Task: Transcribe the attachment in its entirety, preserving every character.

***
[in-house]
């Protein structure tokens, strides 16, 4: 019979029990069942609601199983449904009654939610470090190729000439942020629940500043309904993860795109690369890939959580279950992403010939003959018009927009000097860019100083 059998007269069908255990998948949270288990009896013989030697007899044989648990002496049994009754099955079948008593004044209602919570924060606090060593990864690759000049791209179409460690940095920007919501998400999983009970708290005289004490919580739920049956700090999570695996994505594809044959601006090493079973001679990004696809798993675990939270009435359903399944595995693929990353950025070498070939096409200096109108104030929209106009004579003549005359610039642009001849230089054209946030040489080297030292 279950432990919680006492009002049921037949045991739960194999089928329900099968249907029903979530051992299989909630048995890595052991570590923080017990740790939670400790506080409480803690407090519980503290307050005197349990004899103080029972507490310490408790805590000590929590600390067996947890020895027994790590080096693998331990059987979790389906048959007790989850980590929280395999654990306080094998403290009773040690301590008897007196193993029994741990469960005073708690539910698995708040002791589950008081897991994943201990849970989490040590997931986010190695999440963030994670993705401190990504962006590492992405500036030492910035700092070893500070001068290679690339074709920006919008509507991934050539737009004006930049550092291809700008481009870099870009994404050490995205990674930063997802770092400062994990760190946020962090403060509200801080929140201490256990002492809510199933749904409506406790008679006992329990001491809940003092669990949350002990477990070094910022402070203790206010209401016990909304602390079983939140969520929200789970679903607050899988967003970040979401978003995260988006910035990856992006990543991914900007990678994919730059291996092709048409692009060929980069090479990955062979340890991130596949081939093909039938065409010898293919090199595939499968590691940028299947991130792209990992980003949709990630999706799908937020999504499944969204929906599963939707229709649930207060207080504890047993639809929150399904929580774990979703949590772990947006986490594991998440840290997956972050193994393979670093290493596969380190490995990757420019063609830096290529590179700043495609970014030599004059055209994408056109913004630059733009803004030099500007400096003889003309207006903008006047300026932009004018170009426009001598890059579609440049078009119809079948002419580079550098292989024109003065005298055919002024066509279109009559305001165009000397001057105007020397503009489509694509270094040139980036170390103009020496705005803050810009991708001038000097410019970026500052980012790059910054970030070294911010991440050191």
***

[in-house]
């Protein structure tokens, strides 16, 4: 019979029990069942609601199983449904009654939610470090190729000439942020629940500043309904993860795109690369890939959580279950992403010939003959018009927009000097860019100083 059998007269069908255990998948949270288990009896013989030697007899044989648990002496049994009754099955079948008593004044209602919570924060606090060593990864690759000049791209179409460690940095920007919501998400999983009970708290005289004490919580739920049956700090999570695996994505594809044959601006090493079973001679990004696809798993675990939270009435359903399944595995693929990353950025070498070939096409200096109108104030929209106009004579003549005359610039642009001849230089054209946030040489080297030292 279950432990919680006492009002049921037949045991739960194999089928329900099968249907029903979530051992299989909630048995890595052991570590923080017990740790939670400790506080409480803690407090519980503290307050005197349990004899103080029972507490310490408790805590000590929590600390067996947890020895027994790590080096693998331990059987979790389906048959007790989850980590929280395999654990306080094998403290009773040690301590008897007196193993029994741990469960005073708690539910698995708040002791589950008081897991994943201990849970989490040590997931986010190695999440963030994670993705401190990504962006590492992405500036030492910035700092070893500070001068290679690339074709920006919008509507991934050539737009004006930049550092291809700008481009870099870009994404050490995205990674930063997802770092400062994990760190946020962090403060509200801080929140201490256990002492809510199933749904409506406790008679006992329990001491809940003092669990949350002990477990070094910022402070203790206010209401016990909304602390079983939140969520929200789970679903607050899988967003970040979401978003995260988006910035990856992006990543991914900007990678994919730059291996092709048409692009060929980069090479990955062979340890991130596949081939093909039938065409010898293919090199595939499968590691940028299947991130792209990992980003949709990630999706799908937020999504499944969204929906599963939707229709649930207060207080504890047993639809929150399904929580774990979703949590772990947006986490594991998440840290997956972050193994393979670093290493596969380190490995990757420019063609830096290529590179700043495609970014030599004059055209994408056109913004630059733009803004030099500007400096003889003309207006903008006047300026932009004018170009426009001598890059579609440049078009119809079948002419580079550098292989024109003065005298055919002024066509279109009559305001165009000397001057105007020397503009489509694509270094040139980036170390103009020496705005803050810009991708001038000097410019970026500052980012790059910054970030070294911010991440050191």